15 episodes

Want to hear a story? Country music is full of them, always with a killer soundtrack, sometimes a soundtrack made by a killer - like Spade Cooley, the only convicted murderer to have a star on the Hollywood Walk of Fame. Or there’s the time Loretta Lynn released a song about birth control in the 1970s and everyone pretty much lost their minds. You’ve heard those? You sure? Millions of people think they know all about Merle Haggard’s 1969 song, “Okie from Muskogee,” but they’ve had it wrong the whole time. You’ll find those stories and others right here, obsessively researched, written and narrated by Tyler Mahan Coe, a lifelong veteran of country music and its mythology. Country music fans already know this is their new obsession but read the reviews and you’ll see how fast it’s catching on with listeners new to the genre. No other podcast is telling these stories, not like this. Start at the beginning. Press play. [If you aren't sure about the first episode, try Wynonna or the Kershaws. After that, though, you will want to return to the first episode and go from there. The show is constructed in seasons and episodes are presented in a careful order. You’ll find text transcripts of every episode at cocaineandrhinestones.com. Support the podcast for as little as $2 a month at patreon.com/tylermahancoe.]

Cocaine & Rhinestones: The History of Country Music Tyler Mahan Coe

    • Music
    • 4.9, 5K Ratings

Want to hear a story? Country music is full of them, always with a killer soundtrack, sometimes a soundtrack made by a killer - like Spade Cooley, the only convicted murderer to have a star on the Hollywood Walk of Fame. Or there’s the time Loretta Lynn released a song about birth control in the 1970s and everyone pretty much lost their minds. You’ve heard those? You sure? Millions of people think they know all about Merle Haggard’s 1969 song, “Okie from Muskogee,” but they’ve had it wrong the whole time. You’ll find those stories and others right here, obsessively researched, written and narrated by Tyler Mahan Coe, a lifelong veteran of country music and its mythology. Country music fans already know this is their new obsession but read the reviews and you’ll see how fast it’s catching on with listeners new to the genre. No other podcast is telling these stories, not like this. Start at the beginning. Press play. [If you aren't sure about the first episode, try Wynonna or the Kershaws. After that, though, you will want to return to the first episode and go from there. The show is constructed in seasons and episodes are presented in a careful order. You’ll find text transcripts of every episode at cocaineandrhinestones.com. Support the podcast for as little as $2 a month at patreon.com/tylermahancoe.]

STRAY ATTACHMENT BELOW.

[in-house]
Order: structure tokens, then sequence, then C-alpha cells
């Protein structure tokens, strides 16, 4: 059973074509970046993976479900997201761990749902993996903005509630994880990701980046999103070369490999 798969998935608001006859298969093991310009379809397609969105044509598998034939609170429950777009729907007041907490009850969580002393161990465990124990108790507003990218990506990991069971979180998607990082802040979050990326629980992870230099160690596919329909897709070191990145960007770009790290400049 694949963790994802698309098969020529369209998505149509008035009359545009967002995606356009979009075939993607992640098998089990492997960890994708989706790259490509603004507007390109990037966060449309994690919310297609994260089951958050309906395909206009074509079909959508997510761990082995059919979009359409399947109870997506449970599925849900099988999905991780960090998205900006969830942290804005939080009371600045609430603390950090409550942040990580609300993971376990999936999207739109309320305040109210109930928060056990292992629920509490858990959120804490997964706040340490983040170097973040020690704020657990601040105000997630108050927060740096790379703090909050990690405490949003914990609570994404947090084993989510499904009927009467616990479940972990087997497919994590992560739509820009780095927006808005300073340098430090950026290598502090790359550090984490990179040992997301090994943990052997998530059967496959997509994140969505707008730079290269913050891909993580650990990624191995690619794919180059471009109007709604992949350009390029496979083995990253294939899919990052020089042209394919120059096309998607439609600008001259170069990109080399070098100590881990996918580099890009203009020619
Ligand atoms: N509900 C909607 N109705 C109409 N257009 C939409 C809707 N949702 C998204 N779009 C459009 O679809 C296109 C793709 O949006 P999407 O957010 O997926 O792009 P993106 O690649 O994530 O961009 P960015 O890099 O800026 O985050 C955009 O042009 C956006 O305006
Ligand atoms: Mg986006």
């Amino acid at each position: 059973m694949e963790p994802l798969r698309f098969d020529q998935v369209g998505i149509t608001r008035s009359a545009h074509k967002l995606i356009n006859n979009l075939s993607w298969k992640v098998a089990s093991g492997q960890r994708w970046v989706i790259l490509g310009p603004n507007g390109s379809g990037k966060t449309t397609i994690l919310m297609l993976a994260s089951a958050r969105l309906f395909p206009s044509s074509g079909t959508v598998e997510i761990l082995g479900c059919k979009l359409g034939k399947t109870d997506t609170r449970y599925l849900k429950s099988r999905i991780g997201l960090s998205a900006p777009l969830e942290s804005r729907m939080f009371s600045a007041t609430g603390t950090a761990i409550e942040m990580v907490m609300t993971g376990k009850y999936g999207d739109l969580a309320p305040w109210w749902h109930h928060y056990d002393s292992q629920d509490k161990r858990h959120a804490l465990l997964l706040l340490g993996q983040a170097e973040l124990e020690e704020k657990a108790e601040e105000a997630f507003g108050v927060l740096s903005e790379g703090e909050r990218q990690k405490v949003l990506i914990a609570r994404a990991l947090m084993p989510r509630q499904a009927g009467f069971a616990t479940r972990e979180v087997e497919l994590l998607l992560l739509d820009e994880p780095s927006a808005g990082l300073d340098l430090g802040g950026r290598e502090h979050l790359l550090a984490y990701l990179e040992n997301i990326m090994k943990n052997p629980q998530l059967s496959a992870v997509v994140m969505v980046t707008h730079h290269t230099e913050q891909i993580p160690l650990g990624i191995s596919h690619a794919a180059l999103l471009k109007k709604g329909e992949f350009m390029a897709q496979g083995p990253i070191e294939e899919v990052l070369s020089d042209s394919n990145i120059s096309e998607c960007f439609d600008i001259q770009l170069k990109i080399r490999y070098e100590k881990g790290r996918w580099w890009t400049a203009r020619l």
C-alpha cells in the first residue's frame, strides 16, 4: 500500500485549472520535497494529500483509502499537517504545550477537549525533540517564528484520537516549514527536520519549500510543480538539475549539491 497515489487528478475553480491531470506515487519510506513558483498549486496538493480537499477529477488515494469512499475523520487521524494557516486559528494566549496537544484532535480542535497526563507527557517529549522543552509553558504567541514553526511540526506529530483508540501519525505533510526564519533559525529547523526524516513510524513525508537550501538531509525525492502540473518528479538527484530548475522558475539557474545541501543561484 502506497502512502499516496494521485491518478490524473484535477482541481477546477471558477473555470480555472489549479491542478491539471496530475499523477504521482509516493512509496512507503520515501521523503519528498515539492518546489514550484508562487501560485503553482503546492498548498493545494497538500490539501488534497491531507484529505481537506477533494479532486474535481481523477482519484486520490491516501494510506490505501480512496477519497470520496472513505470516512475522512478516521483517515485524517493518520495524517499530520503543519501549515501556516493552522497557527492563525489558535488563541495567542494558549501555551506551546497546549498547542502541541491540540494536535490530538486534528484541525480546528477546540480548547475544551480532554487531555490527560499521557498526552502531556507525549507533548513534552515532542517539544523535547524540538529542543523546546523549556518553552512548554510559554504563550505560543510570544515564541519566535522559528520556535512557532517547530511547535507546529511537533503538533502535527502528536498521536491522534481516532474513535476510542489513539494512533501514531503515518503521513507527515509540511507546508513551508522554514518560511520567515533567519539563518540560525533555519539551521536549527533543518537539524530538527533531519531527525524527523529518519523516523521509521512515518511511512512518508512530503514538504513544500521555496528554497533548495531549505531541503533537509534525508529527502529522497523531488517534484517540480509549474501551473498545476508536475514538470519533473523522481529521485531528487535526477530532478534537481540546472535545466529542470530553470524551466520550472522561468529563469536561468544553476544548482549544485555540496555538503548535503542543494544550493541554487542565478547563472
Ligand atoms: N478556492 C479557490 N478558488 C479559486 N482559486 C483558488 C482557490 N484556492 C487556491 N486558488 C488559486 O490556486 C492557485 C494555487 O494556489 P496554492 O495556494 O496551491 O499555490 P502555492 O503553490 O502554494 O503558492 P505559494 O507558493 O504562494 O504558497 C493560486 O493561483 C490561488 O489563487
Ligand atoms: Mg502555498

Customer Reviews

4.9 out of 5
5K Ratings

5K Ratings

CountryGrl716 ,

My favorite podcast

This is a podcast I can listen to over and over. It hits all the big marks - well researched, easy to listen to, engaging host tone and voice. A perfect balance of personality without too much fluffy banter. I love hearing the stories of country musics history, but even if you don’t like the genre, there is so much American history wrapped up in these stories that most people are bound to find it fascinating.

Fudge23JAN ,

Awesome

The passion and enthusiasm is amazing! A truly entertaining podcast about the history of country music!

Teddy MJW ,

I really wanted to like this podcast

The premise of this podcast is great; an insider telling the stories he’s heard his whole life with diligent research to back up the story (and Tyler Mahan Coe makes sure you know he’s done his research). I listened to 6 episodes and couldn’t do anymore. I was hoping for a more journalistic look at the stories, but it sounds more like a high schooler’s passion project where too much of themselves is present in the work. The delivery is stilted. Every detail is delivered in a tone trying to evoke suspense and importance. The tone also has has an everpresent undercurrent of “shock” at how hard life was and the injustice of the world in the 20C. In every sentence it’s as if TMC asks “can you believe they did that? How gauche!” There’s too much imposition of modern standards in a life and times far different from the current day. If the delivery of the podcast was more natural and relaxed like the liner notes section it would be far more enjoyable listen, but still not great. Too bad.

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